Facebook may be blocked in China, but the world’s most populous nation features throughout Facebook’s IPO prospectus filed last night to the Securities and Exchange Commission.
Here are the references (my comments in bold):
Facebook sees China’s social networks as key competitors
We face significant competition in almost every aspect of our business, including from companies such as Google, Microsoft, and Twitter … We compete broadly with Google’s social networking offerings, including Google+, and also with other, largely regional, social networks that have strong positions in particular countries, including Cyworld in Korea, Mixi in Japan, Orkut (owned by Google) in Brazil and India, and vKontakte in Russia. We would also face competition from companies in China such as Renren, Sina, and Tencent in the event that we are able to access the market in China in the future.
China’s blockage is a risk that Facebook may face elsewhere
It is possible that governments of one or more countries may seek to censor content available on Facebook in their country, restrict access to Facebook from their country entirely, or impose other restrictions that may affect the accessibility of Facebook in their country for an extended period of time or indefinitely. For example, access to Facebook has been or is currently restricted in whole or in part in China, Iran, North Korea, and Syria. In addition, governments in other countries may seek to restrict access to Facebook if they consider us to be in violation of their laws.
Facebook is still very hungry to enter China
We plan to continue the international expansion of our business operations and the translation of our products. We currently make Facebook available in more than 70 different languages, and we have offices or data centers in more than 20 different countries. We may enter new international markets where we have limited or no experience in marketing, selling, and deploying our products. For example, we continue to evaluate entering China. However, this market has substantial legal and regulatory complexities that have prevented our entry into China to date. If we fail to deploy or manage our operations in international markets successfully, our business may suffer.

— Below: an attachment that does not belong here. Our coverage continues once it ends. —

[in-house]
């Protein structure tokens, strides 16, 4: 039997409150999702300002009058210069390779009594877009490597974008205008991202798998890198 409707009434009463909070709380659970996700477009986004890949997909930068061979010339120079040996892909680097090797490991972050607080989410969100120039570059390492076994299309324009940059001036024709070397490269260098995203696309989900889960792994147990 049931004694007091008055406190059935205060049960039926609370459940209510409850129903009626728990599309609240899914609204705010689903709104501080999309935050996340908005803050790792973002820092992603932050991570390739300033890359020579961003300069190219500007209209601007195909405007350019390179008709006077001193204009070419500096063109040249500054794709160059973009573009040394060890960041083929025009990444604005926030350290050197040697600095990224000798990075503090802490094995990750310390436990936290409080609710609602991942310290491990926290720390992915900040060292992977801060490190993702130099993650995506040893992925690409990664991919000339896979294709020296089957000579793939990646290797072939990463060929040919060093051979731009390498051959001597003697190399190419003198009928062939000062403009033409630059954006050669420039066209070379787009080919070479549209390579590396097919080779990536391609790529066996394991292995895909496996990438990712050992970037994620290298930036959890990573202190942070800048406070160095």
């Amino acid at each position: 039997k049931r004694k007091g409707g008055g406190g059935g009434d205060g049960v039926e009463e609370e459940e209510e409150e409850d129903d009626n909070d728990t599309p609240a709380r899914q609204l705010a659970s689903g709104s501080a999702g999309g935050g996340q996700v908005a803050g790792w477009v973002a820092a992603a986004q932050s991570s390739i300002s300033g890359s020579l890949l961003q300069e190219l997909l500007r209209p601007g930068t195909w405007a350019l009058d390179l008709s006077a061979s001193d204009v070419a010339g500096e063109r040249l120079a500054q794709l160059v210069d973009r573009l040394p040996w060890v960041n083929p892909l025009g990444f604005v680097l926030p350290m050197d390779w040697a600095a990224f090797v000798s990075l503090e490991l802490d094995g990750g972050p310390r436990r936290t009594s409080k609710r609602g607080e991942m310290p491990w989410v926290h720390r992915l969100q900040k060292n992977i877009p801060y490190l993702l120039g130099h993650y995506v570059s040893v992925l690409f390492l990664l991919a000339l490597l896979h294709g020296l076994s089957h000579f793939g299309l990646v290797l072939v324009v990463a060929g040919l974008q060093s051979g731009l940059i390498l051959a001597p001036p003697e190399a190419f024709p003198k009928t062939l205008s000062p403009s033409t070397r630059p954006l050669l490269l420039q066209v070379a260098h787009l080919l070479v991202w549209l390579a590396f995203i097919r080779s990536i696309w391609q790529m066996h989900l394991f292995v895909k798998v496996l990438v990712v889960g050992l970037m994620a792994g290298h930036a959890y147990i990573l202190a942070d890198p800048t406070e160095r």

China’s lack of Facebook penetration highlighted as a key hurdle for Facebook’s ambition
There are more than two billion global Internet users, according to an industry source, and we aim to connect all of them. We have achieved varying levels of penetration within the population of Internet users in different countries. For example, in countries such as Chile, Turkey, and Venezuela we estimate that we have penetration rates of greater than 80% of Internet users; in countries such as the United Kingdom and the United States we estimate that we have penetration rates of approximately 60%; in countries such as Brazil, Germany, and India we estimate that we have penetration rates of approximately 20-30%; in countries such as Japan, Russia, and South Korea we estimate that we have penetration rates of less than 15%; and in China, where Facebook access is restricted, we have near 0% penetration. We continue to invest in growing our user base, particularly in markets where we are relatively less penetrated.
Admission that China may, in fact, be impossible for Facebook
China is a large potential market for Facebook, but users are generally restricted from accessing Facebook from China. We do not know if we will be able to find an approach to managing content and information that will be acceptable to us and to the Chinese government.
One board member’s China fund garners a mention
James W. Breyer has served as a member of our board of directors since April 2005. Mr. Breyer has been a Partner of Accel Partners, a venture capital firm, since 1987. Mr. Breyer is also the founder and has been the Chief Executive Officer of Breyer Capital, an investment firm, since July 2006. Mr. Breyer is also a co-founder and has been co-lead on the strategic investment committee since inception of the IDG-Accel China Funds.